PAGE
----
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The transmission mechanism of the ECB's Corporate Sector Purchase Programme

Monetary policy can stimulate credit provision – and as a result, economic activity – through the purchases of corporate bonds. This column assesses euro area financing conditions and shows they have improved since the announcement of the ECB Corporate Sector Purchase Programme on 10 March 2016, with corporate bond spreads tightening and bond issuance increasing. Moreover, the unconventional monetary policy triggered a shift in bank loan supply in favour of firms that do not have access to bond-based financing. 

On 10 March 2016, the ECB announced a set of additional measures in pursuit of its price stability objective. The package included both traditional and unconventional monetary policy measures. Notably, investment grade euro-denominated bonds issued by non-bank corporations established in the euro area were eligible for regular purchases in both the primary and secondary markets under a new programme named the Corporate Sector Purchase Programme (CSPP). 

The ECB aimed to stimulate credit provision of non-financial corporations with access to the bond market, by lowering corporate bond yields and stimulating bond issuance, as illustrated in Figure 1. Indirectly, SMEs that do not have access to the corporate bond market could also benefit from the policy, to the extent that large corporations would substitute bank loans with corporate bonds. Banks would find it profitable to provide their spare capacity to firms that do not have access to bond-based financing and, therefore, the CSPP would trigger a shift in bank loan supply in their favour. The improved funding conditions of corporations with access to the bond market and bank-dependent firms, such as SMEs, would support euro-area economic activity (Figure 1).

Figure 1 The CSPP at work


Impact of the CSPP on corporate bond yields

The impact of the CSPP on corporate bond yields is well documented. After the CSPP announcement, yields of both eligible and non-eligible bonds dropped by 20 to 30 basis points in the primary market and by 15 to 30 basis points (Figure 2) in the secondary market.1 An increase in corporate bond prices due to the CSPP results in a wealth effect, which could have implications for the real economy. However, if CSPP had only an impact on corporate bond prices, but not on issuance, then the transmission of the monetary policy would be limited in scope, given the relatively small size of the euro-area bond market.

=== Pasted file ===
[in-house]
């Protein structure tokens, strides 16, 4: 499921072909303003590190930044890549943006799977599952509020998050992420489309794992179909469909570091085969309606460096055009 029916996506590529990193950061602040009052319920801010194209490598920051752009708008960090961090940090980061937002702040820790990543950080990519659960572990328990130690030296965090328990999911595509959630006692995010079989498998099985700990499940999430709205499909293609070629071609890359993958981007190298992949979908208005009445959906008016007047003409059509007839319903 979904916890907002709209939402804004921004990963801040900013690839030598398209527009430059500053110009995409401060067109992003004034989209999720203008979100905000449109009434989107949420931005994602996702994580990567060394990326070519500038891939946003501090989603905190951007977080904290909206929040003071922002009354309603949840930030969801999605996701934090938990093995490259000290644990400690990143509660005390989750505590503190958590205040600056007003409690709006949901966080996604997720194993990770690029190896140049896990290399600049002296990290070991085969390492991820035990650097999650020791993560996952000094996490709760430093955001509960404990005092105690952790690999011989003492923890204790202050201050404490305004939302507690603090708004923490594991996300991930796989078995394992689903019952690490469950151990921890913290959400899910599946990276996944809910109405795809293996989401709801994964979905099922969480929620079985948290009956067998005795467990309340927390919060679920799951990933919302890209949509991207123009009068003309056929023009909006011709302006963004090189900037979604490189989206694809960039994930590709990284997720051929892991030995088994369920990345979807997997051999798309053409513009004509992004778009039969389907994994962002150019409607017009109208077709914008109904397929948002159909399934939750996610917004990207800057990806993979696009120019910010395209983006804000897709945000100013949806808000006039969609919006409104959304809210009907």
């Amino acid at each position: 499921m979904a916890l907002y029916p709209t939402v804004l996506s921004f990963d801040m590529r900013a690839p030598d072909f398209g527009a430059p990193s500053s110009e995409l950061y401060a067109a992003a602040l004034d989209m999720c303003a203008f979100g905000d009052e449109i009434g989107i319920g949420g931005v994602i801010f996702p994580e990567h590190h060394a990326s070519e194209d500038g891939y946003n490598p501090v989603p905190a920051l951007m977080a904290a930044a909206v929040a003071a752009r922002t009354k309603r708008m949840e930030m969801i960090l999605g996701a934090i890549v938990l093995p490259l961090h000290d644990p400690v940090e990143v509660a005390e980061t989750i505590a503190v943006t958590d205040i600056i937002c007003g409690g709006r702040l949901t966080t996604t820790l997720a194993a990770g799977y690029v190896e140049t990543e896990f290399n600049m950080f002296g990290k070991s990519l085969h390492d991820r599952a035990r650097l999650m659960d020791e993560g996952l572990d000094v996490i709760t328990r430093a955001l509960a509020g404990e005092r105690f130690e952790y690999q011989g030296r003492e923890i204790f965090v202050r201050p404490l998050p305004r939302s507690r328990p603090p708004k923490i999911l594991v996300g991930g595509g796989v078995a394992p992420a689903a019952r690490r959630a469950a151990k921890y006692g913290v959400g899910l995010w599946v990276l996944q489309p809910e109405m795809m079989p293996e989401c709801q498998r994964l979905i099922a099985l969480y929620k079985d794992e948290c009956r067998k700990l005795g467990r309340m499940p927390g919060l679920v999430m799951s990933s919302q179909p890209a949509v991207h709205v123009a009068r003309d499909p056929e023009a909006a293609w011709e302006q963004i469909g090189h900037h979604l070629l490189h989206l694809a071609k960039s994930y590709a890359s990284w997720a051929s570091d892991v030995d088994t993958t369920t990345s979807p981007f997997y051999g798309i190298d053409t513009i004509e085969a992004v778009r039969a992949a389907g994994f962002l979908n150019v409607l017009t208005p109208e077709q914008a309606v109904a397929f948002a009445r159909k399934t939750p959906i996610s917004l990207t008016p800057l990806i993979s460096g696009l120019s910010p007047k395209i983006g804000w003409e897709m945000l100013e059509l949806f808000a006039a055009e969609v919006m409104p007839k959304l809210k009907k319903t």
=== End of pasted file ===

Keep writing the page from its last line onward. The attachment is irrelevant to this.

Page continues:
Figure 2 The impact of the CSPP on corporate bond spreads in the secondary market


Source: Figure 1 in De Santis et al. (2018).
Notes: Corporate bond spreads are measured by the Z-spread, which is the spread over the EURIBOR curve required to discount a pre-determined cash flow (basis points). The indices are constructed as a weighted average of the individual ISINs corporate spreads with weights provided by the outstanding amount. The vertical line marks the announcement of the CSPP on 10 March 2016. 

Impact of the CSPP on corporate bond issuance

The CSPP stimulated corporate bond issuance, particularly among eligible issuers. Net issuance by non-financial corporations (NFCs) picked up immediately after the announcement of the CSPP in March 2016. Since then, it has remained stronger than in previous years (Figure 3). However, the effects of CSPP could be confounded by the other monetary policy measures included in the package announced on 10 March 2016, for example the expansion of the Public Sector Purchase programme (PSPP) – as the ECB purchases government bonds, private investors, such as banks, pension funds and insurance companies, could shift their investment to the investment grade segment of the corporate bond market. If the resulting increase in corporate bond issuance was wrongly attributed to the CSPP, it could lead to an overestimation of the CSPP’s effectiveness. Therefore, De Santis and Zaghini (2021) collect data on all bonds issued by all euro area firms in all currencies and provide an identification scheme that allows the disentanglement of the effect of the CSPP from the other contemporaneous monetary policy measures.

Figure 3 Net corporate bond issuance by non-financial corporations (billion euros, cumulated)    


Source: ECB. 
Note: Cumulated net issuance (issue minus redeemed bonds) of euro-denominated long-term debt securities by NFCs in the euro area. Monthly flows. 

Figure 4 Impact of CSPP on the probability of issuing bonds in euro relative to other currencies by CSPP eligible firms relative to ineligible firms